Tip #148: Teaching for the Small Business Development Center

group of businesspeople

It all began when I began to think about starting my own business. The University of Wisconsin had a Small Business Development Center that offered free counseling to individuals in my situation, so I scheduled an appointment. I was very concerned about the number of training consultants in the Madison area, feeling that the competition might be too stiff. When I met with the Director, William Pinkovitz, he assured me that there was nothing to worry about. As long as the other consultants were doing a good job., businesses would hire me for the unique capabilities that I had. The problem would arise if the other consultants were NOT doing a good job, because then the entire training industry would have a bad reputation and it would make it difficult for any of us to do business.

As we discussed my areas of expertise, he asked me if I would be willing to teach for the Small Business Development Center itself. Saying –yes” was one of the best decisions I’ve ever made! For years, we offered the only evening workshops in the area on personnel management and human resources topics. The Center publicized the programs throughout the region and I suddenly had their marketing expertise to promote me!!! The programs offered me immediate access to local businesses. I began to have name and face recognition as a trainer, which was an amazing gift for a new business.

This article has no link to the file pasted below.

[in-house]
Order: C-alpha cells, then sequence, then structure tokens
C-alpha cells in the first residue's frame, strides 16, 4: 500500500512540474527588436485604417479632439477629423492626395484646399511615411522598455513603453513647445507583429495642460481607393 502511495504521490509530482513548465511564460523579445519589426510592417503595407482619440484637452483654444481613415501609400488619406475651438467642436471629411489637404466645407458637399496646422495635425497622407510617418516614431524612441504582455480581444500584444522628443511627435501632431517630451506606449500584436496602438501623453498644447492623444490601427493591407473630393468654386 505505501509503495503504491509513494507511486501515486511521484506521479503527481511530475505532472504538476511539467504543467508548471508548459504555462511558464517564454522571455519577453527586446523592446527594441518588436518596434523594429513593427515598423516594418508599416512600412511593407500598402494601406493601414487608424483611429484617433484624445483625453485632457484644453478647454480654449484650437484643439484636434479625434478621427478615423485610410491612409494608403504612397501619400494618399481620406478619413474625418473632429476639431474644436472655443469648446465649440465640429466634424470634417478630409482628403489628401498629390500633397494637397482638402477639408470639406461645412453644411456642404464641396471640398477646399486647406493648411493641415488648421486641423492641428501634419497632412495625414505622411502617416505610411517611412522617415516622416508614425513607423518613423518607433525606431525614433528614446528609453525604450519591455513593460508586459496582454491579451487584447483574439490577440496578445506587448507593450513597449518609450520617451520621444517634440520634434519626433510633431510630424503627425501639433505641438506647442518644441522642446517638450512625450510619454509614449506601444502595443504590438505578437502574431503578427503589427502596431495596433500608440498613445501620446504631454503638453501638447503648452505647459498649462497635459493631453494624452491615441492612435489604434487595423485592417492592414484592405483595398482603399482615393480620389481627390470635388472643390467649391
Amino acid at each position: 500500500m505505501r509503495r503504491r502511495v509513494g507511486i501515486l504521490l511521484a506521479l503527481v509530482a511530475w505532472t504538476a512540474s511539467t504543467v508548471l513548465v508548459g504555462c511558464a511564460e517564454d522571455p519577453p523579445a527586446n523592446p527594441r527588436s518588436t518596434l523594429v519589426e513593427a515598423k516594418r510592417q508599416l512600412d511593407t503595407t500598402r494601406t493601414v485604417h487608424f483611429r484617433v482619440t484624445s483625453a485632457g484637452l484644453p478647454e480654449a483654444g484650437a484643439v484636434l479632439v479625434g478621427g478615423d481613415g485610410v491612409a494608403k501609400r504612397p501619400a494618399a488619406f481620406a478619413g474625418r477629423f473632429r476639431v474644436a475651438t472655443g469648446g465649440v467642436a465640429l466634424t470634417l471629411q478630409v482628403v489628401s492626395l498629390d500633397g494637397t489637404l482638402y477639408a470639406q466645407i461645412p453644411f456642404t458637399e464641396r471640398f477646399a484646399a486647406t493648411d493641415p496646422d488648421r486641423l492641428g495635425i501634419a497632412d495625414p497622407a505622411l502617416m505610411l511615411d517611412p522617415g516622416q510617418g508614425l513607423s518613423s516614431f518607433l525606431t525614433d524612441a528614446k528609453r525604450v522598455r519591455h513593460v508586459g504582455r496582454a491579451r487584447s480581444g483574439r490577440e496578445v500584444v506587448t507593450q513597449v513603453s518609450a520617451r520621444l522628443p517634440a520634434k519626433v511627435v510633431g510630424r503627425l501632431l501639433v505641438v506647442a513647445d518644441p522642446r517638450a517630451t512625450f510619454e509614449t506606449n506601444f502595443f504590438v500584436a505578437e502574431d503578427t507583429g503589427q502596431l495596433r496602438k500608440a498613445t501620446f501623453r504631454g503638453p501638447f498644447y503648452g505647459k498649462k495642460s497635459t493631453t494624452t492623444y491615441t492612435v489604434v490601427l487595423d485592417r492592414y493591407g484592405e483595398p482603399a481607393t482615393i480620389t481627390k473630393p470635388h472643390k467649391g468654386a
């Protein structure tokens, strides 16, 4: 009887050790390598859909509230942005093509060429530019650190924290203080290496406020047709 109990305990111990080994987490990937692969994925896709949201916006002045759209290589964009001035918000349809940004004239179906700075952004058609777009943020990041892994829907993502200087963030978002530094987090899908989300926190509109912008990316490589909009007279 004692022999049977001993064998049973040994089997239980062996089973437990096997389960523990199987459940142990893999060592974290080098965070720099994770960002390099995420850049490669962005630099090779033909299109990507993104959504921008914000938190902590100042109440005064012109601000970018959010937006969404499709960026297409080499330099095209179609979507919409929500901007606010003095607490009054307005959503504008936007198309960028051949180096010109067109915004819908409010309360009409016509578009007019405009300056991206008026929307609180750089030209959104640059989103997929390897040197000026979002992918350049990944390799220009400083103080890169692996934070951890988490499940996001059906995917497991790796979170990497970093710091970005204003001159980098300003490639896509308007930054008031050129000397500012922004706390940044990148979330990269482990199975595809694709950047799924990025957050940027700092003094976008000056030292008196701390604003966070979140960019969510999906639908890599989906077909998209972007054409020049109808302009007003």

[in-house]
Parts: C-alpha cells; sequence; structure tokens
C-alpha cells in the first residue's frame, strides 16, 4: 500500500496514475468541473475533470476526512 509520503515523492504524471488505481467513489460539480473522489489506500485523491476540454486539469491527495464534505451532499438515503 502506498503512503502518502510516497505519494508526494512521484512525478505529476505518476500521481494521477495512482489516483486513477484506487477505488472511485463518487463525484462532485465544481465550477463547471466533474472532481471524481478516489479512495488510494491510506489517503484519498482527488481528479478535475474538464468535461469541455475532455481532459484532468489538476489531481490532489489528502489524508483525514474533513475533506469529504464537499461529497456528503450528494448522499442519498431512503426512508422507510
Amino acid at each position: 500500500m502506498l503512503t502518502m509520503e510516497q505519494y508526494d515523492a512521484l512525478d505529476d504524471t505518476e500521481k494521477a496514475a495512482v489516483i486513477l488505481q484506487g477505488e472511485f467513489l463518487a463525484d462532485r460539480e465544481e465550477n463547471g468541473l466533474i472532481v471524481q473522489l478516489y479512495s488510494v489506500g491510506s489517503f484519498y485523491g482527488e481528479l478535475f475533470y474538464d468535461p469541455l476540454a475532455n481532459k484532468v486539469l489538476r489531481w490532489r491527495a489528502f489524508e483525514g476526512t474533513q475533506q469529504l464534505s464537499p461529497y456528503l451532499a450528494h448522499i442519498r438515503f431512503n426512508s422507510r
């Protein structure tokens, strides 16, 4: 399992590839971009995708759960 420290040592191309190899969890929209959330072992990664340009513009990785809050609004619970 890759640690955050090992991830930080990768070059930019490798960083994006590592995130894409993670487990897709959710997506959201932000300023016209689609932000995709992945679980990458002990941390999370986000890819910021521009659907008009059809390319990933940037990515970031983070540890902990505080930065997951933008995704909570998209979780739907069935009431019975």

In addition, when Joan Gillman joined the Center shortly after I met with Bill, she had all sorts of creative ideas for additional services to business. This included the Women’s Breakfast Series on different topics, which was and continues to be wildly successful. It was a wonderful showcase that afforded access to hundreds of women at every level in business.

Not only did Joan become a good friend, she was also a marketer extraordinaire on my behalf (as well as the behalf of many other trainers). Joan promoted me as a speaker and workshop leader for every small business conference in the state. When inquiries came for onsite training from local businesses, she referred them to me. Joan nominated me for the Small Business Trainer of the Year, which gave me a monetary prize that enabled me to attend a professional conference. She was and still is my best promoter and business advisor.

If you’ve been reading these Tips for the past few months, you’ll recognize her name. Joan not only opened doors for me locally and throughout the state of Wisconsin, she brought me to teach in Croatia. She is still the very first person to whom I refer any consultant wanting to get into training.

Over the years since, there have been many other wonderful people who have opened doors for me, pushed me in directions I never anticipated, and gave me opportunities I will always value and can never adequately repay. We absolutely do get by with more than a little help from our friends!

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